PhD Scholarship on Remote Thermography at Eindhoven University of Technology

International students are invited for a PhD scholarship at Eindhoven University of Technology. There is no application deadline for this position.

The Electronic Systems (ES) group within the Department of Electrical Engineering of Eindhoven University of Technology (TU/e) seeks to hire an outstanding PhD candidate within the field of remote vital signs monitoring.

Commoditization of digital cameras in visibile, nIR and thermal infra-red spectral ranges has led to the discovery of a relatively large variety of techniques to measure physiological parameters in an entirely contactless manner, using these cameras. Within the UMOSA project we will explore two contactless techniques, namely speckle vibrometry and remote thermography because each has a unique measurement principle, and consequently, they provide a relatively broad range of complementary physiological parameters.

In this PhD project, you will investigate how remote thermography (rTG) can be used for sleep monitoring. Nasal air flow is a standard measurement in polysomnography and is typically done with oro-nasal thermistors which are cumbersome to wear. To address this problem, the usefulness of rTG sleep monitoring has been already been demonstrated but measurement continuity is often compromised due to obfuscation of the nasal area by blankets, masks or simply because the patient turns her face away. Current thermal cameras are rather expensive so a multiple camera solution is not preferred. Also, thermal cameras often have relatively large viewing angles to increase the chance that the face is in view. As result, the small nasal area is imaged poorly and the measurement is qualitative rather than quantitative. To address these drawbacks, you need to develop in this PhD project a narrow field rTG device which could be placed at several location/viewing angles guaranteeing continuous nostril visibility and hereby solving the main limitation preventing the use of rTG in continuous remote vital signs monitoring.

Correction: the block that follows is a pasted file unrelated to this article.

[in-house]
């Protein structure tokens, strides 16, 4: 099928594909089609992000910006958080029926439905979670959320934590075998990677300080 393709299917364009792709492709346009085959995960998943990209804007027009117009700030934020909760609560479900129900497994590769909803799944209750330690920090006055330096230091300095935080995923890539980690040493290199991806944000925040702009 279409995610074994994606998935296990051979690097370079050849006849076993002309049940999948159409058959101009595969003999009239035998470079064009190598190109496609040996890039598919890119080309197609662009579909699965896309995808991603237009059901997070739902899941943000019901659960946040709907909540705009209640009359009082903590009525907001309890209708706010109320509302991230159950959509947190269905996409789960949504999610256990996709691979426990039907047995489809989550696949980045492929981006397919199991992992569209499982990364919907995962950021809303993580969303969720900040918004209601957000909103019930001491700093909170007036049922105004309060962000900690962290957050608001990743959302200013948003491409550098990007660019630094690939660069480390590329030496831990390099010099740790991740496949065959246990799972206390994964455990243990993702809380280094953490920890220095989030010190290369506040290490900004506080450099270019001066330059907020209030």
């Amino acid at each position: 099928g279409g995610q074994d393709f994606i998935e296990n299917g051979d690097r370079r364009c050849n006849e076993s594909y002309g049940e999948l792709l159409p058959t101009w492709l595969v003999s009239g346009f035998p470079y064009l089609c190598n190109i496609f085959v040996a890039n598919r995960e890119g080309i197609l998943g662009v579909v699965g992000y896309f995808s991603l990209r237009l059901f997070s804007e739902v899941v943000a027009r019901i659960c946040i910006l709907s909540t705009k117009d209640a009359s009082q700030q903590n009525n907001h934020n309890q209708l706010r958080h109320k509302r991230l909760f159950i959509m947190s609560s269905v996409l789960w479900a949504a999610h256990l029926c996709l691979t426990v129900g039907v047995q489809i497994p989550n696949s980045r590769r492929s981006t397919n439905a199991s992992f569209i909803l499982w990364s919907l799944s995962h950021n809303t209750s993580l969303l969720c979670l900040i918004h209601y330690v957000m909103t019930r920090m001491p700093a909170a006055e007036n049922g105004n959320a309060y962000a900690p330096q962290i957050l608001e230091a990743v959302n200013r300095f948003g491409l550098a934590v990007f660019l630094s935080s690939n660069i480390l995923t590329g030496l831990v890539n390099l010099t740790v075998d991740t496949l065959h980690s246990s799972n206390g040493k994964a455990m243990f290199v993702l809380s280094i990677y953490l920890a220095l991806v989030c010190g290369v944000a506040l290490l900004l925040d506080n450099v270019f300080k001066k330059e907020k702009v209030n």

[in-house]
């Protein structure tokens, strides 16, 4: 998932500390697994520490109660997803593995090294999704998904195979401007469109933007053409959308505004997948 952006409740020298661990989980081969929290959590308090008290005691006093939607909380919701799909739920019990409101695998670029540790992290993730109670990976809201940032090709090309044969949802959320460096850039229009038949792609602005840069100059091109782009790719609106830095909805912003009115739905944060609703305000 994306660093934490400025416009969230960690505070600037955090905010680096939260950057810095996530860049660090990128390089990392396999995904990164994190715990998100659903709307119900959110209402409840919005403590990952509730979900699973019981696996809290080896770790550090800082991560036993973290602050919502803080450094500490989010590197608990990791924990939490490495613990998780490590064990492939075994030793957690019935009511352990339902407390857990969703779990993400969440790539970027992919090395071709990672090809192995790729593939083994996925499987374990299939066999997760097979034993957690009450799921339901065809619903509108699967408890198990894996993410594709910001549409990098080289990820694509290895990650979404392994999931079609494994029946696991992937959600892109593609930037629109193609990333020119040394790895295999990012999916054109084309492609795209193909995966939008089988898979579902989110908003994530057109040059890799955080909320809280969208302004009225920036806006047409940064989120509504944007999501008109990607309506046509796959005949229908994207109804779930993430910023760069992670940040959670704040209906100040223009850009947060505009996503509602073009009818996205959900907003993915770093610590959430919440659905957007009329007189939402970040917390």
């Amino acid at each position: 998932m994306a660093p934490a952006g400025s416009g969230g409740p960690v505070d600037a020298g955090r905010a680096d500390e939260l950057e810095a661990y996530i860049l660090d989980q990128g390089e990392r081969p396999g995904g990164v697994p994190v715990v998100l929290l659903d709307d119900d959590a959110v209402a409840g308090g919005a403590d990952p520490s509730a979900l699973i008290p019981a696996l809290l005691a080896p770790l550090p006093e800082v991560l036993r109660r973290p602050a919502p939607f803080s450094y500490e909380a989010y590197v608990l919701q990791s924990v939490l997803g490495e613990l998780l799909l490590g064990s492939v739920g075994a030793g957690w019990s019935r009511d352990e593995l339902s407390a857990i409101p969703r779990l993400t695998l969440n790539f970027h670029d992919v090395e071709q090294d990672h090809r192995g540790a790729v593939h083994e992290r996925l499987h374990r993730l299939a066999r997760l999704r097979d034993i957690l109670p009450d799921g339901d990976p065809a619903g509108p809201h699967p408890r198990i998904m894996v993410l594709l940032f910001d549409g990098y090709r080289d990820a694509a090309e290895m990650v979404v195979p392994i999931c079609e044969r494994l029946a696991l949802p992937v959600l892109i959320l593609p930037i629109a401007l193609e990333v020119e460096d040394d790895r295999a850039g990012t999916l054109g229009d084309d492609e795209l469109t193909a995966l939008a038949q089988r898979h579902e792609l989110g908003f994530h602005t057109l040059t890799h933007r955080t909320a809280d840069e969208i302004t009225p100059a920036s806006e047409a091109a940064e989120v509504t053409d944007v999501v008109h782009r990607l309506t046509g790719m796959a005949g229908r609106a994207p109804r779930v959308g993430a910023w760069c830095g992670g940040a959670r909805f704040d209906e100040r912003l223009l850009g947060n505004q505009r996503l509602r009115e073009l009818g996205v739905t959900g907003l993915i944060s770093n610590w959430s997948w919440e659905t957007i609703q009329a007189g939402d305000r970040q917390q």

The Electronic Systems group consists of seven full professors, ten assistant professors, several postdocs, about 40 PDEng and PhD candidates and support staff. The ES group is world-renowned for its design automation and embedded systems research. It is our ambition to provide a scientific basis for design trajectories of electronic systems, ranging from digital circuits to cyber-physical systems. The trajectories are constructive and lead to high quality, cost-effective systems with predictable properties (functionality, timing, reliability, power dissipation, and cost). Design trajectories for applications that have strict real-time requirements and stringent power constraints are an explicit focus point of the group. Within this area, G. de Haan and S. Stuijk have developed various novel remote vital signs monitoring algorithms and their embedded implementations.

The UMOSA project team is designed to combine extensive knowledge in the key fields. The project team includes partners from Philips and the Kempenhaeghe sleep hospital. As part of this project, the PhD candidate will work closely with these partners to ensure that the developed techniques are suitable for use in clinical practice.

We offer a fixed-term, 4 year position in a research group with an excellent reputation.


If interested, please use ‘apply now’-button at the top of this page. You should upload the following: Candidates will be selected based on graduation mark and proficiency at university including consideration of the reputation of the university, relevant experience and skills, writing skills and publications, work experience as well as performance in relevant modeling exercises and interviews.


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